I visited Chicago some 15 years ago on a business trip. It
turned into a nightmare of missed connections, crashed
computers, awkward conversations with the company president,
etc. - one of the worst 24 hours of my life. I only left the
hotel to fetch my luggage from the hotel I'd checked into
originally, which had been the wrong hotel, so I didn't really
have any feel for the city. I've had friends who visited and
raved, and several of EM's friends have moved there, so it's
been on the Maybe To Do list for a while. So when Nick Cave went
on tour and wasn't playing Atlanta, it seemed like as good an
excuse as any. One round of TicketBastard and Expedia later, our
trip was booked.
Speaking of books, we poked around in search of a good travel guide.
Since we were only going for a long weekend, we wouldn't have time to
discover everything the old fashioned way, so I wanted as much info in
advance as possible. I couldn't find a Chicago version of my preferred
brand, Let's Go, but Lonely Planet looked decent so I
bought it and read it over the weeks leading up to the trip. Rather than organized by neighborhood, everything is
organized by topic - food, nightlife, shopping, lodging, etc. This means
when you end up in a neighborhood you have to do a lot of
cross-referencing to find dinner, a bar, etc. I also spotted numerous
mistakes - incorrect phone numbers, for example, and Superman listed as
a Marvel Comics hero when mentioned in describing a comic book store.
The pull-out map had been pulled out before I bought it, which I hadn't
noticed in advance, so I had to rely on their smaller, neighborhood maps, which
aren't color-coded - especially annoying when all of Chicago's transit
lines are described by color. The shopping recommendations frequently
mention chain stores and never mention thrift stores and some
entire neighborhoods are barely covered at all. By the end of the weekend in Chicago I
was cursing the book almost every time I had to use it. The less time
you have at a destination the more important a good guide book, or
guide, becomes. I'll never use Lonely Planet again.
But I'm getting ahead of myself here.
We hopped on the train, made our transfer, dragged our heavy suitcase
out of the station and were pretty much immediately lost. It wouldn't
have been a problem had we not been hauling our luggage, at night, in a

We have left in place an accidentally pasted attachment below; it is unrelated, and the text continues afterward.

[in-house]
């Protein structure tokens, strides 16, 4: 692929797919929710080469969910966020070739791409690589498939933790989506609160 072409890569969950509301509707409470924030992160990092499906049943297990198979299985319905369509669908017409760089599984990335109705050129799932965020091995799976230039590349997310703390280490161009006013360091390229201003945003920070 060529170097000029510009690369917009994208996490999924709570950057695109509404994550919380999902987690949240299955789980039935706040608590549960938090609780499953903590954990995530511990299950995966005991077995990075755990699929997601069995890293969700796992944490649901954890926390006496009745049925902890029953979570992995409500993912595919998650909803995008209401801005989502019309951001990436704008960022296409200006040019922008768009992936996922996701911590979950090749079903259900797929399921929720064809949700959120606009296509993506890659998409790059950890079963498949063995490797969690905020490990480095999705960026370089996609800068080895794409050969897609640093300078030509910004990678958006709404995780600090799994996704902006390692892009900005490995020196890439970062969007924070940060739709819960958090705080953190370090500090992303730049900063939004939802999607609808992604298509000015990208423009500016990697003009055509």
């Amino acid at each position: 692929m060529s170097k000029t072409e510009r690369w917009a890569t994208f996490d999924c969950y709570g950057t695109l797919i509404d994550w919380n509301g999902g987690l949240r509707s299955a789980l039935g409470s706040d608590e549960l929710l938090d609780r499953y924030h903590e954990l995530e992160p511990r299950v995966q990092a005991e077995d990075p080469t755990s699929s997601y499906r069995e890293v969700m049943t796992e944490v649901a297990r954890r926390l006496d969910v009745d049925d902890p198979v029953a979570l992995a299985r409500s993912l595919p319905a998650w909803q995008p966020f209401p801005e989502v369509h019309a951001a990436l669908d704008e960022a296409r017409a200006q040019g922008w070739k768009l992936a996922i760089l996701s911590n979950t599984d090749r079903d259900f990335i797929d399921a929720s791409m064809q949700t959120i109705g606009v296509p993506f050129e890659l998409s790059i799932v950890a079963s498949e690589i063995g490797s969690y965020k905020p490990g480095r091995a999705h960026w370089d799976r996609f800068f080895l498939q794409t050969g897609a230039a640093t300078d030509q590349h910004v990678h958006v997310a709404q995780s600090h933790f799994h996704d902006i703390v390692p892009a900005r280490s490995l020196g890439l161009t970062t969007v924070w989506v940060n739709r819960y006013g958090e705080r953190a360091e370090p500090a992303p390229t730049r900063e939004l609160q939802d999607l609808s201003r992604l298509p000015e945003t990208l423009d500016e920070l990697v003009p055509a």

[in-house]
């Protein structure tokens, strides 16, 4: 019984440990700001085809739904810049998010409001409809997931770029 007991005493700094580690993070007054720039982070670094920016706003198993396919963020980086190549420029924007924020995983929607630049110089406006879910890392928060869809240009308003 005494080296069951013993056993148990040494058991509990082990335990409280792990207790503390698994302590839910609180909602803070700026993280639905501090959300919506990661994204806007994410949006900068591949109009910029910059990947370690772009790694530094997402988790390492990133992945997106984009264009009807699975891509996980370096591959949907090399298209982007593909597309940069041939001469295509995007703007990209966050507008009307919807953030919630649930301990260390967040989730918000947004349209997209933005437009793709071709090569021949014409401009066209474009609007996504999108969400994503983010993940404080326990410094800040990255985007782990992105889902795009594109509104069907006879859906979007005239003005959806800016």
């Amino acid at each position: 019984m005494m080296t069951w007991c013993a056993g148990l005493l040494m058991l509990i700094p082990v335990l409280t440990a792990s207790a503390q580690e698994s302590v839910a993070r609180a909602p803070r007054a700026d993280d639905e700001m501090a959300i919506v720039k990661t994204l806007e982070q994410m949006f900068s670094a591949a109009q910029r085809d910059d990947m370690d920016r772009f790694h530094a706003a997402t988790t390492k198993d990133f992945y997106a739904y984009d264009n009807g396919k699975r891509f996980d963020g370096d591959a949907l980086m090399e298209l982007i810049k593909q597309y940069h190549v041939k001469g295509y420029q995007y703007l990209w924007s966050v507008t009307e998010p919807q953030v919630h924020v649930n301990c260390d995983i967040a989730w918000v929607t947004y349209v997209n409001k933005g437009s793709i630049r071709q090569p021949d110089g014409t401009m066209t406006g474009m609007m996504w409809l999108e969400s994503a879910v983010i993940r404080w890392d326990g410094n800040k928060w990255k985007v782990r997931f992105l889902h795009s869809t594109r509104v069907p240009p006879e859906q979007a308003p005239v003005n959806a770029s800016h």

strange city, surrounded by homeless people, and ready for dinner. So we hailed a cab, only to
find we were 2 blocks from the hotel, the lovely Ambassador East, a
refurbished old hotel with some amazing chandeliers. It's restaurant,
The Pump Room, has seen dozens of famous faces, according to the 8x10's
adorning the walls. Alas, their menu proved too pricey for us, not to
mention the dress code, so we consulted our guide book and headed out in
search of food.
I wanted to sample all the Chicago archetypal fare - pizza,
hotdogs, barbecue, etc. We were a little concerned when we
passed several restaurants that were already closed around 10PM
on a Thursday night but soon we found Fireside Inn, famous for
ribs, with a bustling patio of over-dressed people. Inside was
an incredibly loud sports-bar style room that might have chased
us away, had the hostess not led us to the quieter dining room
next door where we could gawk at the meat market outside while
consuming meat of another flavor inside.
|I went with a rack of babyback ribs and a side of mashed
taters. I found the sauce to be too sweet, yet somehow
simultaneously bland - kind of ketchupy. The meat was not
fall-off-the-bone tender as I've had in other places and
combined with the price and atmosphere I wouldn't recommend the
place to anyone.
|Breaking in a new camera, I had a tough time getting photos
right this trip. EM's delicious crab cakes look terrible here,
but they were the highlight of the meal. A little crispy, a
little chewy, with 2 flavors of sauce that were hardly touched
because the cakes themselves were so good.
She also ordered a spinach salad which would've been a meal
After a long day of planes, trains and automobiles we were too pooped
to party on, though a block from our hotel offered several options.
Sadly, none of them seemed our style - lots of sports bars and places
with lines of overdressed singles in search of vapid distraction. We
called it a night.